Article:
Do I have to rake this over the coals again?
Yes, world, I am a charcoal girl. I love the purity of it. I love the simplicity of it. I love the flavor of it.
My family’s history of cooking things over fires goes back OK, it probably goes back to peat fires in the Old Country. But I know for sure that my grandfather was a charcoaler. During the Depression, he hired himself out to oversee pit barbecues at family reunions.
Dad was definitely a charcoal man. He made our backyard grill himself from a 50-gallon oil drum welded to legs made from plumbing pipes. On any Saturday between 5 and 7 p.m., you could find him standing over it, cooking by instinct, experience and a finely honed sense of heat-control.
So when I had a backyard of my own, what do you suppose I put in it? Get thee behind me, propane.
Now, I realize my charcoal habit will bring criticism in certain quarters. Yes, it is environmentally questionable. I try to even out my ecological footprint by composting as much garbage as I can. I may smoke my food, but I try not to make the county haul much trash on my behalf.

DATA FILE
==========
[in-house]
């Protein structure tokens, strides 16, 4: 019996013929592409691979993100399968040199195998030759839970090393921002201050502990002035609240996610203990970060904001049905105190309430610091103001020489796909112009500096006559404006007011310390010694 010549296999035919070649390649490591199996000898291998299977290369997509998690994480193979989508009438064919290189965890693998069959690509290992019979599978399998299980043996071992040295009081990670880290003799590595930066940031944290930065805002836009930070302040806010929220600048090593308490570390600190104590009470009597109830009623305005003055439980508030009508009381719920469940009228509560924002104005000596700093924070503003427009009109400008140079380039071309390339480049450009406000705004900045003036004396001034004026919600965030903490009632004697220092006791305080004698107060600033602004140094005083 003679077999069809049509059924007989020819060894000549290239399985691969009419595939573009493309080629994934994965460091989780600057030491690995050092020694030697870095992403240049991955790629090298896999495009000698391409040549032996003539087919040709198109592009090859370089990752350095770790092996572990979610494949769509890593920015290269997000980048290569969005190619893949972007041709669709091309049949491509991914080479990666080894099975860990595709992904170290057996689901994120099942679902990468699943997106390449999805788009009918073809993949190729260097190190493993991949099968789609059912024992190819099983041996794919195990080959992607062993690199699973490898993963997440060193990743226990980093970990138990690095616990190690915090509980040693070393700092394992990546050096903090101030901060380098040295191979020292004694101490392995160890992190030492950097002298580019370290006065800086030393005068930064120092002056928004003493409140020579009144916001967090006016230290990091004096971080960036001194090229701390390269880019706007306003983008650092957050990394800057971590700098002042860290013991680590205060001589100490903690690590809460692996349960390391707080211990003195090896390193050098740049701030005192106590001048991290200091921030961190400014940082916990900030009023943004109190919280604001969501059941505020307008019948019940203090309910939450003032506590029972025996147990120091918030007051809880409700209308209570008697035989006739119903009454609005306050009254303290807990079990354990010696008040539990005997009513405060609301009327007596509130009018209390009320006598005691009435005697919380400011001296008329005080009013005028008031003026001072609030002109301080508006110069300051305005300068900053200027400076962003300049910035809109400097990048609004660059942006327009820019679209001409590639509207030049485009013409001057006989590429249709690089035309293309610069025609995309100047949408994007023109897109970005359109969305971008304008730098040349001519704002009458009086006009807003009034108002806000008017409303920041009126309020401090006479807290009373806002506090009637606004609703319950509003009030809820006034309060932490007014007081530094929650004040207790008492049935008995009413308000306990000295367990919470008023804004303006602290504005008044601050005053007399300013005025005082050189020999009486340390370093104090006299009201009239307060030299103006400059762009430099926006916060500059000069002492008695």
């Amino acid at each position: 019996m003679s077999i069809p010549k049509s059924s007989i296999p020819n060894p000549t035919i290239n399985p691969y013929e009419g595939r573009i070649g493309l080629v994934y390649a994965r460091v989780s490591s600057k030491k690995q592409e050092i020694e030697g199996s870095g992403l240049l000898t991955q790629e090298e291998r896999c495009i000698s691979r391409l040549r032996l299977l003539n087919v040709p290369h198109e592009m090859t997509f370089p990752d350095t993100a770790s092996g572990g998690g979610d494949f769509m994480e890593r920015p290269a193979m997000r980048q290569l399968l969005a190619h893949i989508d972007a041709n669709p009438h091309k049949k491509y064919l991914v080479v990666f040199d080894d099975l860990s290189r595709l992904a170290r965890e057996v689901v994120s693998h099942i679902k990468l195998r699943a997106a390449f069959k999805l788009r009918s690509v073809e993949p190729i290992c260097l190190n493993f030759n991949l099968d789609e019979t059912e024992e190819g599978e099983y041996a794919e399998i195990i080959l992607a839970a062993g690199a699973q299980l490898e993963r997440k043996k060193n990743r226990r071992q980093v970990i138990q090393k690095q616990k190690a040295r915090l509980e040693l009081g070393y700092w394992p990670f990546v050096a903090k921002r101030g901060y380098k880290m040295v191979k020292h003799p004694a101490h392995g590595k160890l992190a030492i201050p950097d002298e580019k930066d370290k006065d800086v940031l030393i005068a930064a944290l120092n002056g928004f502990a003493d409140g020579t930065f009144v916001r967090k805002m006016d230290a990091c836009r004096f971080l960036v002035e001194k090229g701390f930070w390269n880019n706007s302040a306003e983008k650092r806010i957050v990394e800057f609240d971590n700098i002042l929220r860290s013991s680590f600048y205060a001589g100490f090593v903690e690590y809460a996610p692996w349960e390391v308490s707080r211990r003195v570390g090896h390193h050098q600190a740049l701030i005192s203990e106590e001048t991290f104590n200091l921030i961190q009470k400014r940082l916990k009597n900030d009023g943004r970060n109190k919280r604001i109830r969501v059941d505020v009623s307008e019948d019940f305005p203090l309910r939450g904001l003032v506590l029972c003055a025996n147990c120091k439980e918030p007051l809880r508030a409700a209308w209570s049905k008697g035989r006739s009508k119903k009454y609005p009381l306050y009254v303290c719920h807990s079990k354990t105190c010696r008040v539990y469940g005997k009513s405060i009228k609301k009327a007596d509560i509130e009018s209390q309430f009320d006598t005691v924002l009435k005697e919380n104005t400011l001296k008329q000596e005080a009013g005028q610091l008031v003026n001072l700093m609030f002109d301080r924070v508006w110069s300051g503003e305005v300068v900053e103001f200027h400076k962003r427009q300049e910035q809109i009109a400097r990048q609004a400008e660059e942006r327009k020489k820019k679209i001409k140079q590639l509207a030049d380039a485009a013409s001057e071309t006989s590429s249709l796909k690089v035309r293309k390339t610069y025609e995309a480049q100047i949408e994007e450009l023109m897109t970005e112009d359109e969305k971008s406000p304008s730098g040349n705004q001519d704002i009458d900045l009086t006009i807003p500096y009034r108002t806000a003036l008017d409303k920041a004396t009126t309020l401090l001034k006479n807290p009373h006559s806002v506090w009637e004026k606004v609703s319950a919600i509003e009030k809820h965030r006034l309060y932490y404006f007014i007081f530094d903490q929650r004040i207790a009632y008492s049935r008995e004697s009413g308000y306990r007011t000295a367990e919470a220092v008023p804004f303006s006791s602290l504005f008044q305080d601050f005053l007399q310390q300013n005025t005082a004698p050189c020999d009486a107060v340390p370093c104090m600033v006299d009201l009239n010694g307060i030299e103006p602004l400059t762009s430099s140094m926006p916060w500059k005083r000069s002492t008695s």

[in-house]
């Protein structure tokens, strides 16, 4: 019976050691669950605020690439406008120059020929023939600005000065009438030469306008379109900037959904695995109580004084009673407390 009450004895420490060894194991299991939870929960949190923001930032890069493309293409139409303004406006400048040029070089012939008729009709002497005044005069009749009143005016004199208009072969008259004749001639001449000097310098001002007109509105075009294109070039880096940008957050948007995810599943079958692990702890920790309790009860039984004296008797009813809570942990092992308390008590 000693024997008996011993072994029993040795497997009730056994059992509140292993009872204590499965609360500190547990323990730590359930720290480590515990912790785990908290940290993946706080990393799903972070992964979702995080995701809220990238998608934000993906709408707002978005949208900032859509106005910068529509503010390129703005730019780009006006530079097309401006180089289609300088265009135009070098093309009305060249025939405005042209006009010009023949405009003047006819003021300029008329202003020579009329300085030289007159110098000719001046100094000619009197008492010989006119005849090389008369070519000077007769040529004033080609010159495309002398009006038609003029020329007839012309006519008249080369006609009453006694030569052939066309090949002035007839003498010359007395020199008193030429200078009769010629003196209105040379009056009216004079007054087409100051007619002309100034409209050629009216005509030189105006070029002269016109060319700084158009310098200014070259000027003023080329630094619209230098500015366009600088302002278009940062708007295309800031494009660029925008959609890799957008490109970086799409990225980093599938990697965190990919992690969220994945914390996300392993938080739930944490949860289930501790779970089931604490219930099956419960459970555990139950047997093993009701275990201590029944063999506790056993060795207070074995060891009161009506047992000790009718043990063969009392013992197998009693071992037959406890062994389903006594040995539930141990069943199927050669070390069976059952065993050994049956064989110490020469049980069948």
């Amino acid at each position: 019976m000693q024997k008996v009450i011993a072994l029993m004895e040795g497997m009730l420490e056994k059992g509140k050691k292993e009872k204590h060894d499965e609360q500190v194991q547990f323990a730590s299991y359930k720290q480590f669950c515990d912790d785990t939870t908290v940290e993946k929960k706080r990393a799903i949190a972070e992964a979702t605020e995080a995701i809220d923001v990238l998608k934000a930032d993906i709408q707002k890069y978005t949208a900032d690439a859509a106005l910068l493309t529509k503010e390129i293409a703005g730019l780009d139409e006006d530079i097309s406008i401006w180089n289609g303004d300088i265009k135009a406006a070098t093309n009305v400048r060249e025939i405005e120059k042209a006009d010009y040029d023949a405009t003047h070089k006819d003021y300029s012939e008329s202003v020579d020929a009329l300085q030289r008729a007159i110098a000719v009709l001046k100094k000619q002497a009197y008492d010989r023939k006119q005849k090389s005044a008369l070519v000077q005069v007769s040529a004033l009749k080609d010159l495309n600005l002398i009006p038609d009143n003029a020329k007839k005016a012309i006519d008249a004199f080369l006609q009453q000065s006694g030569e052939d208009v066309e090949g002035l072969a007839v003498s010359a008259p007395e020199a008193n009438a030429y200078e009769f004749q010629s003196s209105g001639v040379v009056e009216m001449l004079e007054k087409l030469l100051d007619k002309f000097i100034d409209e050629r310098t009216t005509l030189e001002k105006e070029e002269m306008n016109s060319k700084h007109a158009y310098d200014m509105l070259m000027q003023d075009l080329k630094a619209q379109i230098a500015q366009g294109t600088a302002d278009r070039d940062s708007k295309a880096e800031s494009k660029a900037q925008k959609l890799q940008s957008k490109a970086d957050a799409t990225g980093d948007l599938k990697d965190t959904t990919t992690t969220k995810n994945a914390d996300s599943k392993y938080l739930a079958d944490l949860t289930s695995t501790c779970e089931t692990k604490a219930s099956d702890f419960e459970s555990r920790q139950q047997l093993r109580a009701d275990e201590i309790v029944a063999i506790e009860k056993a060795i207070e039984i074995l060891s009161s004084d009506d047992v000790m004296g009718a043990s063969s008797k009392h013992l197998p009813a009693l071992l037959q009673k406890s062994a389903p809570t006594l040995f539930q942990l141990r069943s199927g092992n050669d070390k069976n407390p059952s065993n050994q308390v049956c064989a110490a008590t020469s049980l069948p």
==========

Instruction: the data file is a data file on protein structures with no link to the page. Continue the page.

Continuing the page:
I also know there are questions about carcinogens that can result from charring. Sorry, but if you know how to control your fire, there’s no excuse for burned food.
So what’s the remaining objection from my gas-grilling friends? Ah, yes: Time.
That’s where I really stop understanding the gas grillers. This notion that charcoal is more trouble stems from a simple lack of experience.
Forget lighter fluid, people. Let me introduce you to a charcoal chimney. As a means of creating food, it’s beautiful in its simplicity: Just a round metal can with a grid in the bottom, a heat-proof handle and holes punched around the side.
You start with exactly three half sheets of newspaper. (Only newspaper will do, so you have another reason to keep my profession alive.)
Crumple the paper and stuff it into the bottom of the chimney. Pour in charcoal: Hardwood is nice, although its heat is less predictable. For my money, good ol’ Kingsford is always reliable.
Light the newspaper. Set a timer for 20 minutes.
Yes, it takes 20 minutes. But those are a valuable 20 minutes.
That’s when you get meat out of the refrigerator to take the chill off before you grill it. That’s when you chop up salad ingredients, scrub ears of corn or mix up barbecue sauce.
Twenty minutes. It ticks by before you know it. Pour out your now-lit coals. Use tongs to spread them out for a low fire, or keep them in a pile for a hot fire.
Stand over the grill and start cooking. And when your neighbor leans over the fence to ask what smells so good, you’ll know the truth:
He’s probably cooking with gas.